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Standardized Childhood? Rifts In Universal Pre-K

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standardized childhood.jpgThe universal pre-K juggernaut is facing a few rifts, according to this EdWeek story (Scholars Split on Pre-K Teachers With B.A.s and Richard Colvin's post in Early Stories calling Bruce Fuller the bete noir of universal pre-K. Fuller is just putting out a book called Standardized Childhood. As both pieces point out, the seeming unanimity surrounding the idea of universal pre-K leaves out key programmatic and -- even more important -- ideological issues.

Previous Post: The Coming Pre K Quality Crunch

1 Comment

"Universal pre-K juggernaut is facing a few rifts."

Yes, the movement faces challenges, not the least of which is the perception that only poor kids need preschool and there is no "evidence" that a BA will assure a better education for preschoolers.

Hovever, this is not necessarily an either/or proposition. The BA requirement is yet another simple solution proposed by policy makers to address a complex problem. Which is, how do you provide preschoolers the best education possible?

I am a strong supporter of Dr. Pianta and his research that says that classroom quality is dependent on adult child interaction. This has always been the foundation of preschool, which historically has been more concerned with development of higher order thinking skills within the context of student interest than with "basic skills."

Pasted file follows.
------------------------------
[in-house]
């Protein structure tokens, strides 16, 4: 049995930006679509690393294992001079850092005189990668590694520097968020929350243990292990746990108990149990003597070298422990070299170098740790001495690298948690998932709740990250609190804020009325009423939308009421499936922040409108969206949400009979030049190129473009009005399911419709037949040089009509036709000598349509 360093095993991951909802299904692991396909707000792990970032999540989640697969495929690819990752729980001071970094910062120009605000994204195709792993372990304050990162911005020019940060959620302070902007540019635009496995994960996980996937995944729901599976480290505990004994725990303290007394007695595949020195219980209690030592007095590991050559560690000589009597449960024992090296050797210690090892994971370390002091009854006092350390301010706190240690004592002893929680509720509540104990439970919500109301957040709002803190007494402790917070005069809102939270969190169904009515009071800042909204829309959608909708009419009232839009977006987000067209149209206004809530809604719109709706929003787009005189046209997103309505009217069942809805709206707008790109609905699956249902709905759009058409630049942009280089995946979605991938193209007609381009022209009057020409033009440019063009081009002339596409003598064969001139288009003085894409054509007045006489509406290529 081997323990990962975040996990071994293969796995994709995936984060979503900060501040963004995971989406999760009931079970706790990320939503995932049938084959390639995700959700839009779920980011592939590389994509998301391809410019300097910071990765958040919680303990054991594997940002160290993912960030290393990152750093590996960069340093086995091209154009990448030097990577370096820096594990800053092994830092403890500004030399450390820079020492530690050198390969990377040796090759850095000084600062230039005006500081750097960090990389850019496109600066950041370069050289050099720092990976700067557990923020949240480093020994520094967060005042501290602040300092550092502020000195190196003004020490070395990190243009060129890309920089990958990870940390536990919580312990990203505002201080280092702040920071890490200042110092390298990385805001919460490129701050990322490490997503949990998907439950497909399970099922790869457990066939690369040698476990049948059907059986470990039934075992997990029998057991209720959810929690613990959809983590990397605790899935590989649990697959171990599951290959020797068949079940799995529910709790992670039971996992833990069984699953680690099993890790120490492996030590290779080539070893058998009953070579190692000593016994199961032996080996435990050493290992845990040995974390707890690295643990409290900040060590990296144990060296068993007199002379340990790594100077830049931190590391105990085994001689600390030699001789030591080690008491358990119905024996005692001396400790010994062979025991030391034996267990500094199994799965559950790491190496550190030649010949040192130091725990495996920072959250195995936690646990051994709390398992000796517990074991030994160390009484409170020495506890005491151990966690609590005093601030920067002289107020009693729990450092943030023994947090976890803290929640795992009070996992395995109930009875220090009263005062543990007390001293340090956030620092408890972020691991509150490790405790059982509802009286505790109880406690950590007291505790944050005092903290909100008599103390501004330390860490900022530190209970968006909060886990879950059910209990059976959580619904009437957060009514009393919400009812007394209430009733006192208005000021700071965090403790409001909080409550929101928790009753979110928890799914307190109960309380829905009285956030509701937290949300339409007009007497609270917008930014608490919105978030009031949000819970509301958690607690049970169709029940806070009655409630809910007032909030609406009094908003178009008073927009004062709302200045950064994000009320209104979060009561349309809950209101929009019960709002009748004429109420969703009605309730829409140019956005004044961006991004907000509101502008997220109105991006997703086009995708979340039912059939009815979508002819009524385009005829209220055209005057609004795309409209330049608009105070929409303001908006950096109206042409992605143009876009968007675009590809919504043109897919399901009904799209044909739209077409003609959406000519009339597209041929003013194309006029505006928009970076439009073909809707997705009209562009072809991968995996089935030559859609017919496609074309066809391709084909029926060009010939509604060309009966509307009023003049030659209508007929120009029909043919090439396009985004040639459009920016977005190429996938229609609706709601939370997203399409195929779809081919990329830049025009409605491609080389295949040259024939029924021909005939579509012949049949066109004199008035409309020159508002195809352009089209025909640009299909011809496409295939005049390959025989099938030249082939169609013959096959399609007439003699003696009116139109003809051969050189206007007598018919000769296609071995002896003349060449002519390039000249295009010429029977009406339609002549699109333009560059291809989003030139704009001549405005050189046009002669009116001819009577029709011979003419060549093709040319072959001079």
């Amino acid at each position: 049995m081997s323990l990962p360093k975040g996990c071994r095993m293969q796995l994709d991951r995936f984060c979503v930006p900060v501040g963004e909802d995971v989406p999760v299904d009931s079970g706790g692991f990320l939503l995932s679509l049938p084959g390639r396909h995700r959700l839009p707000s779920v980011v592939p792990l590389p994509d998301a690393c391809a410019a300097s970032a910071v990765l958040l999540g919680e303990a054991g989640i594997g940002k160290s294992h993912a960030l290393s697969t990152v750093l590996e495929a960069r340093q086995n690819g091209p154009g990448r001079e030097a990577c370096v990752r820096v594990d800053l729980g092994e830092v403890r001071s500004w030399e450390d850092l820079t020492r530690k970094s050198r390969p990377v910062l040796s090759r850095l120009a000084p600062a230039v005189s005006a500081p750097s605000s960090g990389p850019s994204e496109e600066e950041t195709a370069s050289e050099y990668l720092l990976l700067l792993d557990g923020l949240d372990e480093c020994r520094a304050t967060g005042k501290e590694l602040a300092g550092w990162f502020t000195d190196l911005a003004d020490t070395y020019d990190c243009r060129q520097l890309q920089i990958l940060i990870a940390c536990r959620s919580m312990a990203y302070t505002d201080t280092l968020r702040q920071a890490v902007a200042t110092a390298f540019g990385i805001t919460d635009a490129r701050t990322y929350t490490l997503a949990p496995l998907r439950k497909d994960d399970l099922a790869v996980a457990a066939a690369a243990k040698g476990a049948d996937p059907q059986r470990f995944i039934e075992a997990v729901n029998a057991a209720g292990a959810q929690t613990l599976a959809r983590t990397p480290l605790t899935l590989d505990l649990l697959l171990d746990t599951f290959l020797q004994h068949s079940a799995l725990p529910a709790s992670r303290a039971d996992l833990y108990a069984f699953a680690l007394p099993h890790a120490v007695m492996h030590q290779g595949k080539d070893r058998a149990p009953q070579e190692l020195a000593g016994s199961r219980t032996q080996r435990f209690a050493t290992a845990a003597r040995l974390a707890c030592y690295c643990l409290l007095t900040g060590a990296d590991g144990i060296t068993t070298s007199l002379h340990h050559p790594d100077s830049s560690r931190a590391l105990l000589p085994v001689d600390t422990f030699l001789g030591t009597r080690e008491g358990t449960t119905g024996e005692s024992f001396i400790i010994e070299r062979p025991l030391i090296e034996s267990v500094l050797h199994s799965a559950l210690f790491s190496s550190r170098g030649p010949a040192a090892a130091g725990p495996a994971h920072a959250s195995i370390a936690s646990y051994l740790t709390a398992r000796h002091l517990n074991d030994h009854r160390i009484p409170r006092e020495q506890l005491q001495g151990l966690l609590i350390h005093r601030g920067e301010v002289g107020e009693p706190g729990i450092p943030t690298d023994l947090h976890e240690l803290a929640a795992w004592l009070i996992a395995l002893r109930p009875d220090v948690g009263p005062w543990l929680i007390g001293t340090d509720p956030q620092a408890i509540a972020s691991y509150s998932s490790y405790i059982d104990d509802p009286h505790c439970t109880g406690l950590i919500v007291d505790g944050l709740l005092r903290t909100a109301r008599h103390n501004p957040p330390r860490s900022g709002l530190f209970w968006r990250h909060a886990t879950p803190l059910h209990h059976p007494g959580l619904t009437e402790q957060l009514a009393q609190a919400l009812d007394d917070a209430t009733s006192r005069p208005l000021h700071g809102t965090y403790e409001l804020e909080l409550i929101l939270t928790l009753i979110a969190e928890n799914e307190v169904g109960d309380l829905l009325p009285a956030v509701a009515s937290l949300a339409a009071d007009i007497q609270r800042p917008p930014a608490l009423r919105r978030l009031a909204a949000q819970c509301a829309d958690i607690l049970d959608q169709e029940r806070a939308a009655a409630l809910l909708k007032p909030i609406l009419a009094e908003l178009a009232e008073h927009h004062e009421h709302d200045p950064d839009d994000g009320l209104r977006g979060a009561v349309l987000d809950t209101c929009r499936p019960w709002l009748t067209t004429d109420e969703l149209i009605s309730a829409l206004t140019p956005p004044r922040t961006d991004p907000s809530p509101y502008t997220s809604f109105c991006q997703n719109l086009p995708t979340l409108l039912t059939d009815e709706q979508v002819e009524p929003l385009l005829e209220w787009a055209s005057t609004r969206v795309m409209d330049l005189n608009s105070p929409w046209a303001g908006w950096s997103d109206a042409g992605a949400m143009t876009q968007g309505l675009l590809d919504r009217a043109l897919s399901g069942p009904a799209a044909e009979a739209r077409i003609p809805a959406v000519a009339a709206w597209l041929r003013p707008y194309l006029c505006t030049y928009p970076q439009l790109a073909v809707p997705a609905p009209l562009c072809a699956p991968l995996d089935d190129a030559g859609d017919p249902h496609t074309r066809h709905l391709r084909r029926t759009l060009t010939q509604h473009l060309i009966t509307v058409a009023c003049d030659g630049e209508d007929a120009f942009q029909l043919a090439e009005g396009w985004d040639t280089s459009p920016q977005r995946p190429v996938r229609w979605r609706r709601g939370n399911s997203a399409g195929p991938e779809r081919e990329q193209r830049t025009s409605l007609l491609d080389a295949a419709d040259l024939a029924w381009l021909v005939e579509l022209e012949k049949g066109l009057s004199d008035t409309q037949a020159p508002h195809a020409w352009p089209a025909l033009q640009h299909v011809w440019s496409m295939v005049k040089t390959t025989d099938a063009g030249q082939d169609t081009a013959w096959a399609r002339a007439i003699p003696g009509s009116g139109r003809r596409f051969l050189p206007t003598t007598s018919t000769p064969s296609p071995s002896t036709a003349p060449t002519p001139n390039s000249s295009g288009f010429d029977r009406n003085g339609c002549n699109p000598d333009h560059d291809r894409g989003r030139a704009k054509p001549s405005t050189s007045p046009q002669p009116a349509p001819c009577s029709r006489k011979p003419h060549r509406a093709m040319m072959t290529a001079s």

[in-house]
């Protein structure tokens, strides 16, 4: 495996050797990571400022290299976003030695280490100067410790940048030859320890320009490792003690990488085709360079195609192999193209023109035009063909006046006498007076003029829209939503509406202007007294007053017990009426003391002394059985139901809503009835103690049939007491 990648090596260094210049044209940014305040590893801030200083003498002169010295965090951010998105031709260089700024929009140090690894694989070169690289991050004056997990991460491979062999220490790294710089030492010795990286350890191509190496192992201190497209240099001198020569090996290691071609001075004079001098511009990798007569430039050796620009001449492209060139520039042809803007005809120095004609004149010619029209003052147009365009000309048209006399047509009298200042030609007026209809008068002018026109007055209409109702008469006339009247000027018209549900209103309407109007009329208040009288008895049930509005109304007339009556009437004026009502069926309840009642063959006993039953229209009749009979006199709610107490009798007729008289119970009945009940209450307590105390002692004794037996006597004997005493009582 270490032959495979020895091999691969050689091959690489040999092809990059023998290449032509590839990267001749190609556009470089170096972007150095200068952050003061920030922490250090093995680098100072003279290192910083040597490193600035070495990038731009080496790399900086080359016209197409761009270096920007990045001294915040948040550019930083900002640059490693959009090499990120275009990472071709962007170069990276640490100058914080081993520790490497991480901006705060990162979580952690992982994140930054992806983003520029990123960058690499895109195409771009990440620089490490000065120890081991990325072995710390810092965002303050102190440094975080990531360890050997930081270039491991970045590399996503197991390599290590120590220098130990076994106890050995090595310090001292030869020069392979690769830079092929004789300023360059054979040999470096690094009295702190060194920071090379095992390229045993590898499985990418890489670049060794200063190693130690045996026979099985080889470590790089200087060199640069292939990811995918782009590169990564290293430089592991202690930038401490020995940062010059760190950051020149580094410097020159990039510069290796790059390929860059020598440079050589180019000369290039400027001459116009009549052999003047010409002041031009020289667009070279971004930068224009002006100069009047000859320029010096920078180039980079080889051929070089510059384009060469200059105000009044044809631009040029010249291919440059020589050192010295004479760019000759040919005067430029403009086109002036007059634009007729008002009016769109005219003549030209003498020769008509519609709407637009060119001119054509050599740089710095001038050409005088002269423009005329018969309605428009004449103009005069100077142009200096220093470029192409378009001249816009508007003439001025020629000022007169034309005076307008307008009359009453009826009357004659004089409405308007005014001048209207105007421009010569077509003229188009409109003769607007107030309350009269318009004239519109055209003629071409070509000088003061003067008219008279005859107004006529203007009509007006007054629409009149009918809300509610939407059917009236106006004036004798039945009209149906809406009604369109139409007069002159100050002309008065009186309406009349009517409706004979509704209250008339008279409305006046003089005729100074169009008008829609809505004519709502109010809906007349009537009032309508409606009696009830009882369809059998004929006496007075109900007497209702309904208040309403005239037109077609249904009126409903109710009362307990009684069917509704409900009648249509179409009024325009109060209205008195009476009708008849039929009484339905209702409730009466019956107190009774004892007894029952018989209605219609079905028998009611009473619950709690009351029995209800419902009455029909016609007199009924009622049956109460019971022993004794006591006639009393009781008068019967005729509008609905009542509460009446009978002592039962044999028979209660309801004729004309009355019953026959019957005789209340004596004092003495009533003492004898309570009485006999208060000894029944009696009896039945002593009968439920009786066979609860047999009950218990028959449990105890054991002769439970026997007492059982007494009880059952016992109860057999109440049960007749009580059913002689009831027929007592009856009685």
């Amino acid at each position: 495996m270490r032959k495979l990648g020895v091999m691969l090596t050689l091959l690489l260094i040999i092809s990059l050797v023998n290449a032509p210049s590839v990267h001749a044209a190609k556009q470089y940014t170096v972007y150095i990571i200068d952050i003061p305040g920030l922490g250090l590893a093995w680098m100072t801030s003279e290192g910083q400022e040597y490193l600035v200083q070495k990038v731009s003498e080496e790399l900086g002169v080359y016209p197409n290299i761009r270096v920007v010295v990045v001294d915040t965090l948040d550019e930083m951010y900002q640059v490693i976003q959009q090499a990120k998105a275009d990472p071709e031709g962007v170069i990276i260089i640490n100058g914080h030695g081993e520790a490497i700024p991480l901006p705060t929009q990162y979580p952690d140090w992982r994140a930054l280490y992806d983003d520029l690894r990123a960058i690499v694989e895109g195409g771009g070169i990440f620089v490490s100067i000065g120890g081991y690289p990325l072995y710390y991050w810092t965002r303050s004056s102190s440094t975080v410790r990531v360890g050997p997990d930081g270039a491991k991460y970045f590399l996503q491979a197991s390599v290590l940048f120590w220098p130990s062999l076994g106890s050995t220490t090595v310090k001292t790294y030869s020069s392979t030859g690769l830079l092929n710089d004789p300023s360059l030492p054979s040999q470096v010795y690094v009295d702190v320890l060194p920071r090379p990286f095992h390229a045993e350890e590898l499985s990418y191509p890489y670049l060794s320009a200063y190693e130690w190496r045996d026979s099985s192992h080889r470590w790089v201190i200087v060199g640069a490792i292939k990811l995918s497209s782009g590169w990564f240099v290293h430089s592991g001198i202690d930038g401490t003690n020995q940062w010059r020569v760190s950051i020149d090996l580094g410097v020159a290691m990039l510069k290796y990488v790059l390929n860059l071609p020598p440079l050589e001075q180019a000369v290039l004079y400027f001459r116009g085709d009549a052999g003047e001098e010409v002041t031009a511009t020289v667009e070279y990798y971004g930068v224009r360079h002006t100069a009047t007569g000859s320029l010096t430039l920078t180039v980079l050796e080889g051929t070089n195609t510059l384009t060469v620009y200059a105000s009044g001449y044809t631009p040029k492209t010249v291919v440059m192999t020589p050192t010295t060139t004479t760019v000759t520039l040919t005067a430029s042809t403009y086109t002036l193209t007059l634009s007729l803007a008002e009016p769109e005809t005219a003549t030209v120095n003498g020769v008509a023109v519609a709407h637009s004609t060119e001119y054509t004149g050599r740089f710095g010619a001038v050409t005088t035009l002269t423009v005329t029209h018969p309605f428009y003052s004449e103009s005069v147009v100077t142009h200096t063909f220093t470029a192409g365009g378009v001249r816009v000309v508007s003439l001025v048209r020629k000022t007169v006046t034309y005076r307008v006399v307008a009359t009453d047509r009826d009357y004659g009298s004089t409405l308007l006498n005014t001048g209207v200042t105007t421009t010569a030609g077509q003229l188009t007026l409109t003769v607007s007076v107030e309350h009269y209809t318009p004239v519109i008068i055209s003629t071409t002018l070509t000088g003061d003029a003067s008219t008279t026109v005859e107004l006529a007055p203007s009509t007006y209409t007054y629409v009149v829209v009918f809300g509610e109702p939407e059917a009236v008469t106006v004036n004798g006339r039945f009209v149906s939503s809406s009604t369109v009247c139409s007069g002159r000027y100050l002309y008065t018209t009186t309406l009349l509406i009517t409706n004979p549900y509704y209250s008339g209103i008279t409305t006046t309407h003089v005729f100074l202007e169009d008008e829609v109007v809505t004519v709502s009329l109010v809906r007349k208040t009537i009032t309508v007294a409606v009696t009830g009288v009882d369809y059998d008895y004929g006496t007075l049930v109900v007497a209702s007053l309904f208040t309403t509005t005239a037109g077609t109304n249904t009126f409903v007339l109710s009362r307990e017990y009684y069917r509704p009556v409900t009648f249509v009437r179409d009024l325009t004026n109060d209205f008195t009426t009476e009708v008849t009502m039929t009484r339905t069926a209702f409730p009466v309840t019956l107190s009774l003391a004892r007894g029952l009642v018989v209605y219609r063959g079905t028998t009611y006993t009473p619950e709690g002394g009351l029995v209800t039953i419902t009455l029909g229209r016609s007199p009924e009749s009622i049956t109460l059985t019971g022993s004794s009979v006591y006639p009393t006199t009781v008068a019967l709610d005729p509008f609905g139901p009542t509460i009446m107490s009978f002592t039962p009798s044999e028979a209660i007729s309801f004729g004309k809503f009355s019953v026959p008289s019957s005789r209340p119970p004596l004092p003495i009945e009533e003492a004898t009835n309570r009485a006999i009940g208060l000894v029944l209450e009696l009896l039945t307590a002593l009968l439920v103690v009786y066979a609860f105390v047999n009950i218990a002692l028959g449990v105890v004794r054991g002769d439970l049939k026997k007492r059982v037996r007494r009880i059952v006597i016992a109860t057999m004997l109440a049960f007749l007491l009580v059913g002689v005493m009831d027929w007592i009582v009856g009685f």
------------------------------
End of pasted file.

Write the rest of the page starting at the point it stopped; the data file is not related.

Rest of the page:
The issue gets extremely fuzzy when you move past the kindergarten level because, the measure of quality is different for preschools than for elementary schools. The preschool is "graded" on whether the WHOLE child's needs are met, not just the academic. So, with the current ideas about universal services in some schools as possible ways to address poverty, shouldn't the world look at the organizations who did it first, preschool programs?

And, the juggernaut as you describe it, is not a goliath or a monster or even an eight hundred pound gorrilla. It is the pink elephant that no one wants to talk about. And, when opposition has all of the arguments addressed one at a time including, "well how do we know it will help middle class kids?" you have to ask yourself, "Has kindergarten hurt middle class kids?" How will we know if we never try it and see?" You can always cut funding if it doesn't work.
You can't cite evidence for an experiment that has been tried.

Finally, it really comes down to the fact that this is going to be an expensive pink elephant. But, should we ever deny a child an educational resource purely because it is expensive, aren't there more important things than money?

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